Y-House

Y-House

Architect
Frank la Rivière, Architects inc
Location
Tokyo, Japan | View Map
Project Year
2004
Category
Apartments

Y-House

Frank la Rivière, Architects inc as Architects

A rough concrete shell in a true state of abandonment without windows or water protection more in the sense of a dilapidated ruin than a building of recent date; this was the starting point for this project. Put up for sale by the previous owner before the concrete works were finished the site was purchased our client with the initial idea to create a large apartment for private habitation for a family of three. The concrete structure of 4 stories high and a basement with an L-shaped foot print was initially conceived as an apartment building containing 8 one-room units and is characterized by its relatively small wall to wall distance of about 2.8 m.


We redesigned the building to contain one large apartment on the 3rd, 4th floor and partially on the 2nd floor with 3 bedrooms. On the second floor a stand alone apartment and the third apartment located on the first floor and in the basement.


The rather restrictive one room apartments with their one directional orientation and small wall to wall distances were not suited for the requirements of a large apartment. By erasing strategically parts of walls unexpected spaces could be created such as combining the double height spaces of two adjacent apartments to one large double height space. This potential for the creation of these interesting spaces was justified on the basis of the structural calculations that put the work of the structural engineer in opposition to the normal constructive approach; here the concept was constructing through erasure.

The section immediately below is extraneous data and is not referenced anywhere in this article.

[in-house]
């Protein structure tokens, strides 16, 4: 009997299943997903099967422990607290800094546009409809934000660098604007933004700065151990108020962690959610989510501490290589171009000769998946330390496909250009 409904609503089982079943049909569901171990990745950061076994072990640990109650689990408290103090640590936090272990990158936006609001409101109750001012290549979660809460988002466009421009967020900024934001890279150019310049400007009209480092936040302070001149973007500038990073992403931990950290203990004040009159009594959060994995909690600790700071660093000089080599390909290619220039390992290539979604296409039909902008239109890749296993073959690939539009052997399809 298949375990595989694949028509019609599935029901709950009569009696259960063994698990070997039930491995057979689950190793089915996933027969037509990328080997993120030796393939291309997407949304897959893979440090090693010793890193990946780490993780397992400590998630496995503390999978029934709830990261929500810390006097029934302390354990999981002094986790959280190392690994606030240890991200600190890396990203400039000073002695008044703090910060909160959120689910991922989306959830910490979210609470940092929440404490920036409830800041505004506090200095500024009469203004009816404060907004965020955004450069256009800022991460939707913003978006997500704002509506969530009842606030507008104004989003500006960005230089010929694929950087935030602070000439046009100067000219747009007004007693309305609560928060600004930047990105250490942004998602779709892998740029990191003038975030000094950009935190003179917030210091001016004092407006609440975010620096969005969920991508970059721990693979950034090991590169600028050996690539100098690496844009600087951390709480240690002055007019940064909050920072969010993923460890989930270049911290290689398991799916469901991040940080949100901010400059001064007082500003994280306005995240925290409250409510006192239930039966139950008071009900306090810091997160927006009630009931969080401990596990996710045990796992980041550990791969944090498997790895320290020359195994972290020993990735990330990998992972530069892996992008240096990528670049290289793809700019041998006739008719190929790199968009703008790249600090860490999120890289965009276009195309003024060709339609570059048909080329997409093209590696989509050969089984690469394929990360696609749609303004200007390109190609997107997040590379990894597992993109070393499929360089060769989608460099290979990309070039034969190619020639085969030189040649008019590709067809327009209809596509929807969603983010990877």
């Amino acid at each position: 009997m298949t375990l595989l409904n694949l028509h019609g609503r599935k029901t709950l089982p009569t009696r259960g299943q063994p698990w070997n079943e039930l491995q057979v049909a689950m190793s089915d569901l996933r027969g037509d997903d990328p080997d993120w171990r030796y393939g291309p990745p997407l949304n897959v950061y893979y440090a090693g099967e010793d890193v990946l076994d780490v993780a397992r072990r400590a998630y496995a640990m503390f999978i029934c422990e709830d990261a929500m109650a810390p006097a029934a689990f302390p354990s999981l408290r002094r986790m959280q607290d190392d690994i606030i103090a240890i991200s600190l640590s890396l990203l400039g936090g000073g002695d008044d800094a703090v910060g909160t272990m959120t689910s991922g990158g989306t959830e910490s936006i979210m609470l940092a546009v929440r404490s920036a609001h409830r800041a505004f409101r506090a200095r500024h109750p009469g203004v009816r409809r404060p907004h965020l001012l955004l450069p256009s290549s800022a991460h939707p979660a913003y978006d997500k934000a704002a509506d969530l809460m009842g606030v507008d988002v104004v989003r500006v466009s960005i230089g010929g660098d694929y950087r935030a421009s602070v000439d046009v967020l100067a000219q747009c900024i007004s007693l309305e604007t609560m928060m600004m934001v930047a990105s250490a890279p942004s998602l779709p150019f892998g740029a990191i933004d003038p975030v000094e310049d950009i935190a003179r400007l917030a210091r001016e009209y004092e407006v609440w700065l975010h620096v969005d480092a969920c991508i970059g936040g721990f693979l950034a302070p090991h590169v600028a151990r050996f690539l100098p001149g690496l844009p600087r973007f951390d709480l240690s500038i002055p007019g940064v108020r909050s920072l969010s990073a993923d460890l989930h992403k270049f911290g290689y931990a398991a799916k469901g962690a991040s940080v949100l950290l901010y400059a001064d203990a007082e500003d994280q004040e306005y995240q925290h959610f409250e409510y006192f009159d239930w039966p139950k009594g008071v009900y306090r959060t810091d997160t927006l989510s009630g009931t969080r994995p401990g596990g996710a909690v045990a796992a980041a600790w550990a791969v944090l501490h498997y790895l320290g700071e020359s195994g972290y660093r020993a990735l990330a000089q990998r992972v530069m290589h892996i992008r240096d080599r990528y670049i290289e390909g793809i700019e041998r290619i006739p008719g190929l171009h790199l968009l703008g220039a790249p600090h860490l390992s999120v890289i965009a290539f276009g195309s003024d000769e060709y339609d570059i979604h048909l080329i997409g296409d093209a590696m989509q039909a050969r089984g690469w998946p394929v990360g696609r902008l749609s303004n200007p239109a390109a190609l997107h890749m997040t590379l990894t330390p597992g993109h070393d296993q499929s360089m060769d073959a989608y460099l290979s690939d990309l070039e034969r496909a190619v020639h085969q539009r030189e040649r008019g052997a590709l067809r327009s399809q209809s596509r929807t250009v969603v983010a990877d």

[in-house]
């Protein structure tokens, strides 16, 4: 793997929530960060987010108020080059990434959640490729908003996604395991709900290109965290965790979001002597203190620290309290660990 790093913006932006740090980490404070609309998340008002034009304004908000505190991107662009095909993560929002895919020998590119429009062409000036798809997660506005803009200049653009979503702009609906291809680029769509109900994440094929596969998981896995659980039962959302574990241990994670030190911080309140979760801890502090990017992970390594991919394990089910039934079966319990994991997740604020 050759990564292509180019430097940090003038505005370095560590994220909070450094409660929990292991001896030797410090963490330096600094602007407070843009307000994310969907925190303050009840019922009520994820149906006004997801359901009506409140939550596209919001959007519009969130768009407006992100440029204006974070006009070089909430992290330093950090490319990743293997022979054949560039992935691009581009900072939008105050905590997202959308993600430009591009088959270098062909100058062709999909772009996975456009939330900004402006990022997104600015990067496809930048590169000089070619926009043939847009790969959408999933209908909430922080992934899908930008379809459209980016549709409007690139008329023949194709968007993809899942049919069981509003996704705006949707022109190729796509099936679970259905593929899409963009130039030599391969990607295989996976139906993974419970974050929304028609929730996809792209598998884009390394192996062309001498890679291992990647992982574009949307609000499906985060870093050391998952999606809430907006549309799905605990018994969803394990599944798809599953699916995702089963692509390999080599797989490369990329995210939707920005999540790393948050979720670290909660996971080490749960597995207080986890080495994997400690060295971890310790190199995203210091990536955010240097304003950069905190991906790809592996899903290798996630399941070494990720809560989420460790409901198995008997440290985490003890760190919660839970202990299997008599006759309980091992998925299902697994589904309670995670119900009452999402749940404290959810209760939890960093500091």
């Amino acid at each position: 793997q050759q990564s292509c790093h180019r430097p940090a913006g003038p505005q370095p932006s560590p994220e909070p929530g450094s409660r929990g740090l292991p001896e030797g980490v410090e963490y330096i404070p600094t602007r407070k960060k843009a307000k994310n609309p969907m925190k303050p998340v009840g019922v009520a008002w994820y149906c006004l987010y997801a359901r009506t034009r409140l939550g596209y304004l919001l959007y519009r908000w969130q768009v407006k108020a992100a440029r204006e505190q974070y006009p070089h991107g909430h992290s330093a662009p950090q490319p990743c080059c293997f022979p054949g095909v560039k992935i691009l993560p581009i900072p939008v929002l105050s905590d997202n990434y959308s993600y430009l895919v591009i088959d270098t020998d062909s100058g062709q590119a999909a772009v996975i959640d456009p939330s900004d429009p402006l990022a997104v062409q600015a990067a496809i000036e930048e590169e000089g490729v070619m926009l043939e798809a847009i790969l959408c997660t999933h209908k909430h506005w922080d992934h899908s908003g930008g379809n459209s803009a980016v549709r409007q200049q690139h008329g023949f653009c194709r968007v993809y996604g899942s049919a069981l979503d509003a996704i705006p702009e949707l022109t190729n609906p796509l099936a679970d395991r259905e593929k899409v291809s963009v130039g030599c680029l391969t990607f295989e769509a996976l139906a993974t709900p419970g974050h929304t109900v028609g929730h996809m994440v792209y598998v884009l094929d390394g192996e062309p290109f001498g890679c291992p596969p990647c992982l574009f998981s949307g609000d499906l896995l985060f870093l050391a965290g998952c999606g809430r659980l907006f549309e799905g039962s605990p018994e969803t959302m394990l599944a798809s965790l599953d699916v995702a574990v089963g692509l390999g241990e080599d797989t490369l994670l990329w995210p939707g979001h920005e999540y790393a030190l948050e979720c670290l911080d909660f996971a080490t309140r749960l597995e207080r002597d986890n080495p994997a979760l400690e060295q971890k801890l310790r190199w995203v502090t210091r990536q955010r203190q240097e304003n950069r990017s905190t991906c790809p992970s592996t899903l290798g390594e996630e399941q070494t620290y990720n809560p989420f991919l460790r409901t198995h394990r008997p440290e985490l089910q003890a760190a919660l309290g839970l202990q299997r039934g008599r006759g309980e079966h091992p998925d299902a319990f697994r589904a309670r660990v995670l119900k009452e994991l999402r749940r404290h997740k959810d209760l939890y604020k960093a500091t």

The architectonic idea was to have partial finishes contrast and wrap the rough concrete, only where needed for a precise adjustment to the requirements of the space. This act of wrapping, results either in a horizontal “loop” or a vertical “loop” shape. All these interventions to the existing building are expressed as additions to the building just inserted in the concrete. In the liberated spaces the previously mentioned loops were inserted as large pieces of furniture. The result is a sort of islands between which daily life will evolve and they determine the living space, dining kitchen, the master bedroom and the children’s and guest bedrooms. Each “loop” was given just one finish for the floor, walls and ceilings. In order to create a different quality per space, each loop was given a different finish, such as bamboo for the dining kitchen, galvanized steel plate for the living, vulcanized paper made from recycled pulp for the guest room or cushioned denim fabric for the children’s bedroom..


The small street in front of the building is aligned with office buildings. In order to create sufficient privacy for habitation, the front façade is designed as a sort of filter composed of galvanized reinforcement bars to soften the appearance, add complexity and wrap the building as a whole in an almost fabric like feature that refers to the scale of the whole building and intermediates between the public scale and the private realm.


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